The phrase "office computers" is often used as a synonym for cheap PCs, which barely manage Word and Excel. But it's only a convenient cliche that mentions the fact that unlike home multimedia configurations, computers used in offices usually do not include gaming graphics cards and top processors. In fact, configuration of a computer at work often has no right to be outdated -- it must include a modern processor with two (or more) cores and just as many gigabytes of system memory in the very least. Not necessarily for some professional resource-intensive applications (although there are a lot of employees who need such computers), but for maximum responsiveness to user commands in a multitasking environment. Computers are quite inexpensive these days, which cannot be said about work time (monthly fee of an office employee is higher than the price of an office computer of a reasonably top configuration).
What concerns further optimizations, office computers have their specific requirements, remote administration and hardware unification in particular, in order to cut down expenses on maintenance. It goes without saying that AMD couldn't stay away from the office market. Besides, the company has all technical prerequisites for it -- chipsets with integrated graphics for the AMD platform are objective leaders these days (from all points of view: in functionality, performance, and economy). No doubt, an office PC will do fine not only with an average quad- or triple-core Phenom, but also with a dual-core Athlon. Even with allowance for the fact that an office computer must not be slow. A full list of processors included into AMD Business Class is published on the web site. They differ from standard models with the same model number in extended 3-year warranty. Besides, these processors are guaranteed to be available to order for 24 months.
For office computers AMD offers the 780V chipset. NVIDIA GeForce 8200 motherboards are also included into the validated list of products. AMD Business Class motherboards must support remote administration protocol IPMI 1.5. That is a motherboard must be equipped with a proper network controller from Broadcom, Realtek, or Marvell. The motherboard also has a connector for TPM 1.2 module
DASH 1.0 and ASF 2.0 compliant. Desktop and mobile Architecture for System Hardware and Alert Standards Format are open standards developed by Distributed Management Task Force (DMTF), which includes AMD, Broadcom, Dell, HP, IBM, Intel, Microsoft, Symantec, and others. Such standards are developed to unify protocols of direct interaction between systems along remote administration channels (without using OS tools), just like SMBUS, but with more functions.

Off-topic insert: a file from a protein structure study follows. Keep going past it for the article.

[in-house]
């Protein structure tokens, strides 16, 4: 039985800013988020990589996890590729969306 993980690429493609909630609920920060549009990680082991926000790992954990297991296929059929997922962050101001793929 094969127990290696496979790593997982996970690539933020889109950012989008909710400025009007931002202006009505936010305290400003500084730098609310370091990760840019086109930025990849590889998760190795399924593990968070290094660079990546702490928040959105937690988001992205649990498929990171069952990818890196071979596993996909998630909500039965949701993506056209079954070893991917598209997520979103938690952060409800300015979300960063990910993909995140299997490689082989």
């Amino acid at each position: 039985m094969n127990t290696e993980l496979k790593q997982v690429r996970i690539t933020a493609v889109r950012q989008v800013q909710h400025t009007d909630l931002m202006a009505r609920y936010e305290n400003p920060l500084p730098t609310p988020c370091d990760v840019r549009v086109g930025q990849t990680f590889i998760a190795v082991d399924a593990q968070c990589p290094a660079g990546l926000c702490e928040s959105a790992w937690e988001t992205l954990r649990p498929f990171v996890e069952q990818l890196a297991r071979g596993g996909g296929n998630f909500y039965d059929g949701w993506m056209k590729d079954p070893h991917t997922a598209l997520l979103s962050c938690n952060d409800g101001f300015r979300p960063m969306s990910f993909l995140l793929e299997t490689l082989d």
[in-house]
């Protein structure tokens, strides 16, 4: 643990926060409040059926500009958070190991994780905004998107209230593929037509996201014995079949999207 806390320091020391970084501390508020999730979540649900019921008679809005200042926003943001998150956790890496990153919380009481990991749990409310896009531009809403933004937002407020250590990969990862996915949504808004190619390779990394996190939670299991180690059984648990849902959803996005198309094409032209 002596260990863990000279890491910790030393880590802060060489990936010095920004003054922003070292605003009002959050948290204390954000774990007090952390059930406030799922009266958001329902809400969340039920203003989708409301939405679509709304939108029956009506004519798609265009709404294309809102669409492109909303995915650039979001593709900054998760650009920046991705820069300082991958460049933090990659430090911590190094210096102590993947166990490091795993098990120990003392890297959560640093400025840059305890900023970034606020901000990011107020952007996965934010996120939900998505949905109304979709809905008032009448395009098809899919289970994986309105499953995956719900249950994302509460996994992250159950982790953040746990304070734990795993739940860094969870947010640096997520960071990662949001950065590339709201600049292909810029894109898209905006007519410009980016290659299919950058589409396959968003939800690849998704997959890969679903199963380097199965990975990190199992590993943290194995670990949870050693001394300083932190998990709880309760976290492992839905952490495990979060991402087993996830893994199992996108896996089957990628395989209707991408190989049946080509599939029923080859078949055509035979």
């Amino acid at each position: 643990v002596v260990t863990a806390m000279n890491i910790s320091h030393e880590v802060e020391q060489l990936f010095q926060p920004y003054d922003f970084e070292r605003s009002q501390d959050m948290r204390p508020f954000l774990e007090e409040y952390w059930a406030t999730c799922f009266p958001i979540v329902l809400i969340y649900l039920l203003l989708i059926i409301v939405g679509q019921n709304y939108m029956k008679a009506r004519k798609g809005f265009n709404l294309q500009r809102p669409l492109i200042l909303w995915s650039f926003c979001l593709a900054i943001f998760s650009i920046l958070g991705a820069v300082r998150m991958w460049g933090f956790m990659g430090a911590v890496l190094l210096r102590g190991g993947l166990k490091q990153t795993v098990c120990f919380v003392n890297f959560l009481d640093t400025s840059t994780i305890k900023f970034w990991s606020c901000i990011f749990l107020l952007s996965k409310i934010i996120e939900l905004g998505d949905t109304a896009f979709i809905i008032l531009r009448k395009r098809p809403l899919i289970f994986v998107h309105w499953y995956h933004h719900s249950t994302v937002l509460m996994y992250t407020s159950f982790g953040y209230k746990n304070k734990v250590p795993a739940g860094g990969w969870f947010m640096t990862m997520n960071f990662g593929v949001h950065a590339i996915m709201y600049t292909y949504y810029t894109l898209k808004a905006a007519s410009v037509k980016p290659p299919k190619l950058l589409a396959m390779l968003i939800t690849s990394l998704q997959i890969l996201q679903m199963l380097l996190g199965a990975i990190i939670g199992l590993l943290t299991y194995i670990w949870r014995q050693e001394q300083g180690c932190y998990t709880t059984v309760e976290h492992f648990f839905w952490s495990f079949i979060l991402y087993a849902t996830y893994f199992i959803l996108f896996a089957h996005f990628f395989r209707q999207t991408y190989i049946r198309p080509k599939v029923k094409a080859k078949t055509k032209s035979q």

OK, enough of theoretical info. Let's examine a motherboard designed for office computers by AMD and get to know the AMD 780V chipset. By the way, it's the first motherboard on this chipset in our test lab, we have already examined only 780G products.
As motherboards for office computers are intended for OEM companies and system integrators in the first place, we can see no bells and whistles in design. However, there are no signs of saving on the motherboard either. The board offers as many SATA ports as the chipset allows. The same concerns connectors for additional USB ports. There are four memory slots (however, there is a modification of this motherboard with two slots). We can see a full set of outdated ports, which are still popular in the corporate environment: COM (on-board connector for an external bracket), LPT (installed on the rear panel), and even a CIR connector. Floppy connector is placed behind the memory slots, which is also very convenient. Engineers didn't forget about the TPM connector either. On the other hand, you cannot plug a Chassis Intrusion sensor to this motherboard, which is a minor flaw for an office product.
The board comes with a minimalistic cooling system. However, it copes well with this economic chipset in the standard mode. And overclocking is not an issue for an office motherboard. It's not available in BIOS.
Unlike retail consumers, who are obsessed with solid-state capacitors (it actually depends on a given vendor), system integrators know that electrolytic capacitors also work well. Provided they are of sufficient capacitance (in this case 5 x 820 uF solid-state capacitors are supplemented with 7 x 1800 uF electrolytic ones, a very good solution). Some of them come from Sanyo and Mitsubishi. We are a bit less enthusiastic about TK electrolytic capacitors, manufactured by Jen Pan Electronics Co. But no one complained about leakages from these elements either). Voltage regulator for a CPU uses four phases: three phases responsible for core power supply incorporate three field-effect transistors each. And the phase responsible for memory controllers and Hyper-Transport bus -- only two.
Motherboard dimensions -- 245x245 mm (microATX), eight-screw mount, the bottom-right edge of the motherboard is loose.
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